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To investigate the relation between domestic violence and tobacco use among adults in India.
Multilevel cross sectional analyses of a nationally representative population based sample from the 1998–9 Indian national family health survey.
278977 individuals aged 15 or older; and 89092 ever married women aged 15–49.
Dichotomous variables for smoking and chewing tobacco.
Women who reported being abused more than one year ago and those who reported being abused in the past year were more likely to smoke and chew tobacco than women who have never experienced domestic violence. Compared to individuals who lived in homes where no abuse was reported, those who lived in homes where a woman reported experiencing domestic violence were more likely to smoke and chew tobacco.
Domestic violence is associated with higher odds of smoking and chewing tobacco in India. Efforts to control tobacco use need to consider the larger psychosocial circumstances within which individuals who practise such harmful health behaviours reside.
Tobacco use contributes to the deaths of at least 800000 people in India every year.1 While smoking is a well established practice among Indian men affecting 29.3% of adult males,2 it is less so for women.3 Although the overall prevalence of smoking among women is low, estimated to be 2.5%,2 there is substantial heterogeneity within the country, with some states observing prevalence rates of up to 24%.4 In addition, the prevalence and the absolute number of female smokers are also anticipated to increase as targeted marketing of cigarettes and social change accompanying rapid economic growth diminish the social norms that have traditionally discouraged smoking by Indian women.1,5 Tobacco use in India is not restricted to smoking, with chewing tobacco representing another main source of tobacco use.1 While there remain marked sex differentials in tobacco chewing,3 the differentials are smaller than those observed for smoking, with current prevalence for tobacco chewing being estimated as 12.0% for women and 28.1% for men.2 Although previous research has documented the socioeconomic and demographic patterning of tobacco use in India,2,6,7,8 there has been little research of the potential psychosocial risk factors that are associated with tobacco use among Indians.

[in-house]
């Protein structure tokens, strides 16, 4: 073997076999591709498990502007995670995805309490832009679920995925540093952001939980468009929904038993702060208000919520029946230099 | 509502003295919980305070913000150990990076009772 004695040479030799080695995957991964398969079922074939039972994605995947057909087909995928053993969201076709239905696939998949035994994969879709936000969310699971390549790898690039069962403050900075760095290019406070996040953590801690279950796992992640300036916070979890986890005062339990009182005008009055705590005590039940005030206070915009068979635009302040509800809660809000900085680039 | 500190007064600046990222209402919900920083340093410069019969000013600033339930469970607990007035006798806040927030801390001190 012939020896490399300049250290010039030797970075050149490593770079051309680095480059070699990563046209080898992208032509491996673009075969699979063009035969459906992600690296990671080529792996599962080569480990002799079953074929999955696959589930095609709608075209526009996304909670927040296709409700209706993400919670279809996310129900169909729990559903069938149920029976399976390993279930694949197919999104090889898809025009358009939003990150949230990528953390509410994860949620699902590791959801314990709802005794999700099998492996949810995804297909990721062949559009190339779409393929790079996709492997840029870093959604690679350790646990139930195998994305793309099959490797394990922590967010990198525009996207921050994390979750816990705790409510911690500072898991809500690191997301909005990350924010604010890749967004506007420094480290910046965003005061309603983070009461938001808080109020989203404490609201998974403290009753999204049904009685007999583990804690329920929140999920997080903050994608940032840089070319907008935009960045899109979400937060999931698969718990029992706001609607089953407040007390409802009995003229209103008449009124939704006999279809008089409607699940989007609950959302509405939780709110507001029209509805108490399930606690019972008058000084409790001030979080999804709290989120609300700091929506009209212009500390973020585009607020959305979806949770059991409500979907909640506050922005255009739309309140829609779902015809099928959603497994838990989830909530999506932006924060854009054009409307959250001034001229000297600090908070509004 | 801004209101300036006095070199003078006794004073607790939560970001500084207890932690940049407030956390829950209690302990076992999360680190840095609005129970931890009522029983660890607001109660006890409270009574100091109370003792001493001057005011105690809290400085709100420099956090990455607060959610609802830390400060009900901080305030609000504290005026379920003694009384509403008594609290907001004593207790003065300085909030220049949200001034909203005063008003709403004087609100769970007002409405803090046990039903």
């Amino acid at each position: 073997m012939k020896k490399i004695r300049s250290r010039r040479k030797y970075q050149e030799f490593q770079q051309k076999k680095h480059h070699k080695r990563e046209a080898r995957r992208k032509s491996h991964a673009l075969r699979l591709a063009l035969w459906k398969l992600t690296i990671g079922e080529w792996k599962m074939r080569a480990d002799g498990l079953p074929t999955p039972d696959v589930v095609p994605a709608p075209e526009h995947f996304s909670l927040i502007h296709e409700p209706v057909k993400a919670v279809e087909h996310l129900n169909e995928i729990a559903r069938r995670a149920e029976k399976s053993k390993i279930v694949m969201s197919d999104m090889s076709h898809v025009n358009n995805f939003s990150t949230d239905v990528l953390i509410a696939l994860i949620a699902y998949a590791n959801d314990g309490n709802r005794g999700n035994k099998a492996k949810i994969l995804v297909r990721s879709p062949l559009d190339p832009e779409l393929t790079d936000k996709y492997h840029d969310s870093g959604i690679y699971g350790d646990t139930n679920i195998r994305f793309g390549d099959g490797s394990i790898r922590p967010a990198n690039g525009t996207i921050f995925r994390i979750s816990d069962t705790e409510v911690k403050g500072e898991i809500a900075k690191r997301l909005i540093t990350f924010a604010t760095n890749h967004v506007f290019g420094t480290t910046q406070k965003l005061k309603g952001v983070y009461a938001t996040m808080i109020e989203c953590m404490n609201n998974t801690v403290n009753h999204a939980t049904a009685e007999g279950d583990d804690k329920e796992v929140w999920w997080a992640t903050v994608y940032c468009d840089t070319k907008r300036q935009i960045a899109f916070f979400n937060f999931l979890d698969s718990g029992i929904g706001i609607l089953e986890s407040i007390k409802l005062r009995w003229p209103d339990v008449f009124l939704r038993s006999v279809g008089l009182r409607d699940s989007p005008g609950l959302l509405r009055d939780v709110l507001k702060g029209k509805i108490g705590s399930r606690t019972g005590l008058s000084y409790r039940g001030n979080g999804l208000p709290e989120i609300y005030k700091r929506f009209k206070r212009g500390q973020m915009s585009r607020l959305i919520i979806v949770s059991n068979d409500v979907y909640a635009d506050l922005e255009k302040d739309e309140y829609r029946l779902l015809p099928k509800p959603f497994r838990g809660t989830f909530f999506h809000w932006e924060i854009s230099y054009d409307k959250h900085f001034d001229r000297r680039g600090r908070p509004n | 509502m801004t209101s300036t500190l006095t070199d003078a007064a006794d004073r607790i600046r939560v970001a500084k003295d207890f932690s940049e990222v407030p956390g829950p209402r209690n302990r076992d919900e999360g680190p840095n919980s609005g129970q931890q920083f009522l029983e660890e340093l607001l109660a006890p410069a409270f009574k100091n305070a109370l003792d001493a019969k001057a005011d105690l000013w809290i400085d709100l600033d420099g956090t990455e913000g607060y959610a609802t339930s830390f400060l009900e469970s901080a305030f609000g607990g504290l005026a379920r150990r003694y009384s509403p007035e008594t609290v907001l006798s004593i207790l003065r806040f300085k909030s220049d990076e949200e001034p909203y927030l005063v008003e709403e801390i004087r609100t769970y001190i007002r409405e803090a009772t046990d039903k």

We investigate the relation between domestic violence (DV) and smoking and tobacco chewing in India. We conceptualise DV and exposure to household DV as markers for stressful psychosocial circumstances. Personal experiences of DV or exposure to DV within the home can be regarded as a critical source of psychosocial stress.9,10 According to one estimate, some 40% of Indian women report being slapped, hit, kicked or beaten during their married life,11 suggesting the widespread prevalence of this social risk factor to which women and their families are exposed. Studies conducted in the United States have shown positive associations between DV and smoking,12,13,14,15 and between exposure to household DV and smoking.16 Explanations to account for the association between DV and smoking tend to focus on smoking being a “stress reliever,”17 even though recent evidence on this is mixed.18 It is however clear that, regardless of whether or not smoking reduces stress, smokers and potential smokers believe that it will.19 Indeed, Indians who smoke and chew tobacco frequently identify stress relief as an important reason for initiating and continuing their tobacco use.20,21 We examine the association between experience of DV and current smoking—a marker for psychosocial stress—and tobacco chewing among women, and between exposure to DV within the home and smoking and tobacco chewing among family members, after controlling for a range of demographic and socioeconomic characteristics.